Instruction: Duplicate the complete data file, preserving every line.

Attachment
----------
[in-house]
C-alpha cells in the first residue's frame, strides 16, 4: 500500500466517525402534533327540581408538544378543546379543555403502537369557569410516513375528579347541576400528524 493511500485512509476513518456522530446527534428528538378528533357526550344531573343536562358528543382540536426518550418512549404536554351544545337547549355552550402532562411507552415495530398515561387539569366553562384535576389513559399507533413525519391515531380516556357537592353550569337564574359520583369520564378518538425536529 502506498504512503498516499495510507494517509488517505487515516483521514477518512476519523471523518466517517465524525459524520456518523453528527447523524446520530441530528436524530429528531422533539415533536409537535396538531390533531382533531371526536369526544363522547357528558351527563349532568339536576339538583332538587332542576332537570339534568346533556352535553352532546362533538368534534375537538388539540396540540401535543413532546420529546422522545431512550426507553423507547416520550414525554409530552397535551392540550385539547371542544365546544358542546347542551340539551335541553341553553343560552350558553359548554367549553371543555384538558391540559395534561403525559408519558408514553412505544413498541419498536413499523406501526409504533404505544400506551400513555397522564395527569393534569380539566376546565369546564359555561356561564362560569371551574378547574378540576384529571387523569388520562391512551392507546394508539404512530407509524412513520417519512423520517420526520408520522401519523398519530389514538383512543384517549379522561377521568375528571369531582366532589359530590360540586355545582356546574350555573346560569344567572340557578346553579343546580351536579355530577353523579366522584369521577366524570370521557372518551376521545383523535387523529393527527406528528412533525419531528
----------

[in-house]
C-alpha cells in the first residue's frame, strides 16, 4: 500500500466517525402534533327540581408538544378543546379543555403502537369557569410516513375528579347541576400528524 493511500485512509476513518456522530446527534428528538378528533357526550344531573343536562358528543382540536426518550418512549404536554351544545337547549355552550402532562411507552415495530398515561387539569366553562384535576389513559399507533413525519391515531380516556357537592353550569337564574359520583369520564378518538425536529 502506498504512503498516499495510507494517509488517505487515516483521514477518512476519523471523518466517517465524525459524520456518523453528527447523524446520530441530528436524530429528531422533539415533536409537535396538531390533531382533531371526536369526544363522547357528558351527563349532568339536576339538583332538587332542576332537570339534568346533556352535553352532546362533538368534534375537538388539540396540540401535543413532546420529546422522545431512550426507553423507547416520550414525554409530552397535551392540550385539547371542544365546544358542546347542551340539551335541553341553553343560552350558553359548554367549553371543555384538558391540559395534561403525559408519558408514553412505544413498541419498536413499523406501526409504533404505544400506551400513555397522564395527569393534569380539566376546565369546564359555561356561564362560569371551574378547574378540576384529571387523569388520562391512551392507546394508539404512530407509524412513520417519512423520517420526520408520522401519523398519530389514538383512543384517549379522561377521568375528571369531582366532589359530590360540586355545582356546574350555573346560569344567572340557578346553579343546580351536579355530577353523579366522584369521577366524570370521557372518551376521545383523535387523529393527527406528528412533525419531528